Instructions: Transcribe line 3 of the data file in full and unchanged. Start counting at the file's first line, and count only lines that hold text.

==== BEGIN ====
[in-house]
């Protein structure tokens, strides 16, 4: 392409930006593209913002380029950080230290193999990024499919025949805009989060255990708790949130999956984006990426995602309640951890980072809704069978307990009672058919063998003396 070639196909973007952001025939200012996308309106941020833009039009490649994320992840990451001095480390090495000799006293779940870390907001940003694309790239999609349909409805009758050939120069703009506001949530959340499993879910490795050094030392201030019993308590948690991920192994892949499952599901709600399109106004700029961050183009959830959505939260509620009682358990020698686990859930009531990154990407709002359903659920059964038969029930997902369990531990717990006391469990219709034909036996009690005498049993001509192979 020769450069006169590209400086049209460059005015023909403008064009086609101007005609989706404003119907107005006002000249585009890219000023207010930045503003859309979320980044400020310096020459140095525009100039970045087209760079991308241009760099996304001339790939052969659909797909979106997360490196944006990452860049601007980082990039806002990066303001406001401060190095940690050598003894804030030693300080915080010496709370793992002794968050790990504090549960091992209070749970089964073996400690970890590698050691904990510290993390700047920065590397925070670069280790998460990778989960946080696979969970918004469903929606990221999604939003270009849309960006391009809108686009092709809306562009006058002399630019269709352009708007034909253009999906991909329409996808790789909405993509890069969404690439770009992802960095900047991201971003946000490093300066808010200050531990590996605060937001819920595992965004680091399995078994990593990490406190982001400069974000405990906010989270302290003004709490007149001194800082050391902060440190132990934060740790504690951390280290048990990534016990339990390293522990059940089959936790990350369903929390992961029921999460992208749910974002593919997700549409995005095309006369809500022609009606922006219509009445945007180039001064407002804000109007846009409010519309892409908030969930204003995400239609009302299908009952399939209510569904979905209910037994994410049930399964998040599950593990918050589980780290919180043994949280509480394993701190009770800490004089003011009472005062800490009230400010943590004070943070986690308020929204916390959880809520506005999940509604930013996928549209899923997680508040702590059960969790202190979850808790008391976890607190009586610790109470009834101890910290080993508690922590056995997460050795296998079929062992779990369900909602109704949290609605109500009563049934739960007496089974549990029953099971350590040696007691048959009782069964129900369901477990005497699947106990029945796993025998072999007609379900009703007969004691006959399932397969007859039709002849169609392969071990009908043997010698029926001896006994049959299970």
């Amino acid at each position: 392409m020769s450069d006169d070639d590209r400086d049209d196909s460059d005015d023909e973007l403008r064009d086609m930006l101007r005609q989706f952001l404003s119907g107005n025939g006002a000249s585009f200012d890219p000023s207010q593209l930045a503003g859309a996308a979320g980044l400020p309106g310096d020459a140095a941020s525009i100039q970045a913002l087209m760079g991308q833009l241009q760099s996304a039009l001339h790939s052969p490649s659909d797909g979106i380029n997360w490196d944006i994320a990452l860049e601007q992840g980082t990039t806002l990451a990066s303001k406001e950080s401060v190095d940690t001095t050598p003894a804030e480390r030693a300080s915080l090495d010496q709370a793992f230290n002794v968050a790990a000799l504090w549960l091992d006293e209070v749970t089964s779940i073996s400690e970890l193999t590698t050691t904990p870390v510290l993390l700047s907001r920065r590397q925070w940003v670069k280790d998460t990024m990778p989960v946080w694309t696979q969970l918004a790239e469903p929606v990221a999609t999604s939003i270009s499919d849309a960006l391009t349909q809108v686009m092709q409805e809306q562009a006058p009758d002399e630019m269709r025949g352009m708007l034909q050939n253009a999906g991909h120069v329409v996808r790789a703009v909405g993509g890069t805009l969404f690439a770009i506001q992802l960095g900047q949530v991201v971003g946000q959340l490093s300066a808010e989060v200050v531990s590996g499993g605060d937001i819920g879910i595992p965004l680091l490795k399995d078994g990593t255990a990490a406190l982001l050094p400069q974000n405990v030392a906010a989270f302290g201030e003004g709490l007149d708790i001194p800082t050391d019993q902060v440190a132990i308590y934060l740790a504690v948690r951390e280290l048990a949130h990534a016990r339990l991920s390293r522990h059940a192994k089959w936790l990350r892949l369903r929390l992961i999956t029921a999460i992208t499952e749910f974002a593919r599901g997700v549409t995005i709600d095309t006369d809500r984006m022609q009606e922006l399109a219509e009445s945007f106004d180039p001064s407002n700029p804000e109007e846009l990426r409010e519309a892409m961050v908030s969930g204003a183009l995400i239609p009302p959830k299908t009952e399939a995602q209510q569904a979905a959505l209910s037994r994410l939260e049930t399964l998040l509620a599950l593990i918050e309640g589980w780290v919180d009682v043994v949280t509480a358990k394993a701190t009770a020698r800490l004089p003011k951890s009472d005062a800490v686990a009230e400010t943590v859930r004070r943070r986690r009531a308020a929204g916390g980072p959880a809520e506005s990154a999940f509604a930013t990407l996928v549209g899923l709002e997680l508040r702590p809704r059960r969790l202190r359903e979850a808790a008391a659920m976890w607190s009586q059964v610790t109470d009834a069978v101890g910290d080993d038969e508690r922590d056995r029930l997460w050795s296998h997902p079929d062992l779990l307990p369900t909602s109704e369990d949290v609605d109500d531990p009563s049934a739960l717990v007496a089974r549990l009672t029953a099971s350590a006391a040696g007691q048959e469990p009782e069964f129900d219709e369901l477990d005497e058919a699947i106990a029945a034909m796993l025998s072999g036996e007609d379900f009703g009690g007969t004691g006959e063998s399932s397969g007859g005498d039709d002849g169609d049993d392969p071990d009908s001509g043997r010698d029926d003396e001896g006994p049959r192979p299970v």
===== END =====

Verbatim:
């Amino acid at each position: 392409m020769s450069d006169d070639d590209r400086d049209d196909s460059d005015d023909e973007l403008r064009d086609m930006l101007r005609q989706f952001l404003s119907g107005n025939g006002a000249s585009f200012d890219p000023s207010q593209l930045a503003g859309a996308a979320g980044l400020p309106g310096d020459a140095a941020s525009i100039q970045a913002l087209m760079g991308q833009l241009q760099s996304a039009l001339h790939s052969p490649s659909d797909g979106i380029n997360w490196d944006i994320a990452l860049e601007q992840g980082t990039t806002l990451a990066s303001k406001e950080s401060v190095d940690t001095t050598p003894a804030e480390r030693a300080s915080l090495d010496q709370a793992f230290n002794v968050a790990a000799l504090w549960l091992d006293e209070v749970t089964s779940i073996s400690e970890l193999t590698t050691t904990p870390v510290l993390l700047s907001r920065r590397q925070w940003v670069k280790d998460t990024m990778p989960v946080w694309t696979q969970l918004a790239e469903p929606v990221a999609t999604s939003i270009s499919d849309a960006l391009t349909q809108v686009m092709q409805e809306q562009a006058p009758d002399e630019m269709r025949g352009m708007l034909q050939n253009a999906g991909h120069v329409v996808r790789a703009v909405g993509g890069t805009l969404f690439a770009i506001q992802l960095g900047q949530v991201v971003g946000q959340l490093s300066a808010e989060v200050v531990s590996g499993g605060d937001i819920g879910i595992p965004l680091l490795k399995d078994g990593t255990a990490a406190l982001l050094p400069q974000n405990v030392a906010a989270f302290g201030e003004g709490l007149d708790i001194p800082t050391d019993q902060v440190a132990i308590y934060l740790a504690v948690r951390e280290l048990a949130h990534a016990r339990l991920s390293r522990h059940a192994k089959w936790l990350r892949l369903r929390l992961i999956t029921a999460i992208t499952e749910f974002a593919r599901g997700v549409t995005i709600d095309t006369d809500r984006m022609q009606e922006l399109a219509e009445s945007f106004d180039p001064s407002n700029p804000e109007e846009l990426r409010e519309a892409m961050v908030s969930g204003a183009l995400i239609p009302p959830k299908t009952e399939a995602q209510q569904a979905a959505l209910s037994r994410l939260e049930t399964l998040l509620a599950l593990i918050e309640g589980w780290v919180d009682v043994v949280t509480a358990k394993a701190t009770a020698r800490l004089p003011k951890s009472d005062a800490v686990a009230e400010t943590v859930r004070r943070r986690r009531a308020a929204g916390g980072p959880a809520e506005s990154a999940f509604a930013t990407l996928v549209g899923l709002e997680l508040r702590p809704r059960r969790l202190r359903e979850a808790a008391a659920m976890w607190s009586q059964v610790t109470d009834a069978v101890g910290d080993d038969e508690r922590d056995r029930l997460w050795s296998h997902p079929d062992l779990l307990p369900t909602s109704e369990d949290v609605d109500d531990p009563s049934a739960l717990v007496a089974r549990l009672t029953a099971s350590a006391a040696g007691q048959e469990p009782e069964f129900d219709e369901l477990d005497e058919a699947i106990a029945a034909m796993l025998s072999g036996e007609d379900f009703g009690g007969t004691g006959e063998s399932s397969g007859g005498d039709d002849g169609d049993d392969p071990d009908s001509g043997r010698d029926d003396e001896g006994p049959r192979p299970v």